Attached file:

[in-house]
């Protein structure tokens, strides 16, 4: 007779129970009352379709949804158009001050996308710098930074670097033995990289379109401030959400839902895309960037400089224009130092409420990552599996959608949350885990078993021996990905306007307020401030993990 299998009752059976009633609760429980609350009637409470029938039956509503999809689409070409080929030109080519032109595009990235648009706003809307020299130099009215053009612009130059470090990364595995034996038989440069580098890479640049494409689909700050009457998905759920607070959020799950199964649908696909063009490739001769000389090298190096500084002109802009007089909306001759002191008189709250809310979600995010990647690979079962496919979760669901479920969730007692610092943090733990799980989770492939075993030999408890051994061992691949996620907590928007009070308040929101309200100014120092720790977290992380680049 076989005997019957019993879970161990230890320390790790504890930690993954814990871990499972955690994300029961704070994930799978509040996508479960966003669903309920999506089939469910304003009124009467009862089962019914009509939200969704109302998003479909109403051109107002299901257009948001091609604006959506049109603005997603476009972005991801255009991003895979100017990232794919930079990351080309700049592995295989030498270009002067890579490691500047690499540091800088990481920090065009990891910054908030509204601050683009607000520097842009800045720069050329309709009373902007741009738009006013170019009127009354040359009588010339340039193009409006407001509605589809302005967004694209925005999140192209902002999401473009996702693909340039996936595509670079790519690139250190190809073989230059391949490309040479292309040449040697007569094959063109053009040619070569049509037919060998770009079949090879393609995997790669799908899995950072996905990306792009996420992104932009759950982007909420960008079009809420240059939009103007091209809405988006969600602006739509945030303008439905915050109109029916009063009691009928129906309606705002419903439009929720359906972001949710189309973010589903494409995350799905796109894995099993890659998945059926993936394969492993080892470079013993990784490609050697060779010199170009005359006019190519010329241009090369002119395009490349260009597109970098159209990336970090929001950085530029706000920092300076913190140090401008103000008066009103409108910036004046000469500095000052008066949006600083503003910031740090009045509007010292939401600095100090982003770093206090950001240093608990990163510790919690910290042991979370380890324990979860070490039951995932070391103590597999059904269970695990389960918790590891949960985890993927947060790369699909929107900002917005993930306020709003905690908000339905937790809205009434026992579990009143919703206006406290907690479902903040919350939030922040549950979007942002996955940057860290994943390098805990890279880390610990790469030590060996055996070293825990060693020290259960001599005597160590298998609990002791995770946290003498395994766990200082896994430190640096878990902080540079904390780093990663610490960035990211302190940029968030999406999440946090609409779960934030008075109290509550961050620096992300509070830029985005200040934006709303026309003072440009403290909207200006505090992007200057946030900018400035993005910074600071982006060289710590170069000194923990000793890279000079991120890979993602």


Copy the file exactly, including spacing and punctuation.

[in-house]
């Protein structure tokens, strides 16, 4: 007779129970009352379709949804158009001050996308710098930074670097033995990289379109401030959400839902895309960037400089224009130092409420990552599996959608949350885990078993021996990905306007307020401030993990 299998009752059976009633609760429980609350009637409470029938039956509503999809689409070409080929030109080519032109595009990235648009706003809307020299130099009215053009612009130059470090990364595995034996038989440069580098890479640049494409689909700050009457998905759920607070959020799950199964649908696909063009490739001769000389090298190096500084002109802009007089909306001759002191008189709250809310979600995010990647690979079962496919979760669901479920969730007692610092943090733990799980989770492939075993030999408890051994061992691949996620907590928007009070308040929101309200100014120092720790977290992380680049 076989005997019957019993879970161990230890320390790790504890930690993954814990871990499972955690994300029961704070994930799978509040996508479960966003669903309920999506089939469910304003009124009467009862089962019914009509939200969704109302998003479909109403051109107002299901257009948001091609604006959506049109603005997603476009972005991801255009991003895979100017990232794919930079990351080309700049592995295989030498270009002067890579490691500047690499540091800088990481920090065009990891910054908030509204601050683009607000520097842009800045720069050329309709009373902007741009738009006013170019009127009354040359009588010339340039193009409006407001509605589809302005967004694209925005999140192209902002999401473009996702693909340039996936595509670079790519690139250190190809073989230059391949490309040479292309040449040697007569094959063109053009040619070569049509037919060998770009079949090879393609995997790669799908899995950072996905990306792009996420992104932009759950982007909420960008079009809420240059939009103007091209809405988006969600602006739509945030303008439905915050109109029916009063009691009928129906309606705002419903439009929720359906972001949710189309973010589903494409995350799905796109894995099993890659998945059926993936394969492993080892470079013993990784490609050697060779010199170009005359006019190519010329241009090369002119395009490349260009597109970098159209990336970090929001950085530029706000920092300076913190140090401008103000008066009103409108910036004046000469500095000052008066949006600083503003910031740090009045509007010292939401600095100090982003770093206090950001240093608990990163510790919690910290042991979370380890324990979860070490039951995932070391103590597999059904269970695990389960918790590891949960985890993927947060790369699909929107900002917005993930306020709003905690908000339905937790809205009434026992579990009143919703206006406290907690479902903040919350939030922040549950979007942002996955940057860290994943390098805990890279880390610990790469030590060996055996070293825990060693020290259960001599005597160590298998609990002791995770946290003498395994766990200082896994430190640096878990902080540079904390780093990663610490960035990211302190940029968030999406999440946090609409779960934030008075109290509550961050620096992300509070830029985005200040934006709303026309003072440009403290909207200006505090992007200057946030900018400035993005910074600071982006060289710590170069000194923990000793890279000079991120890979993602």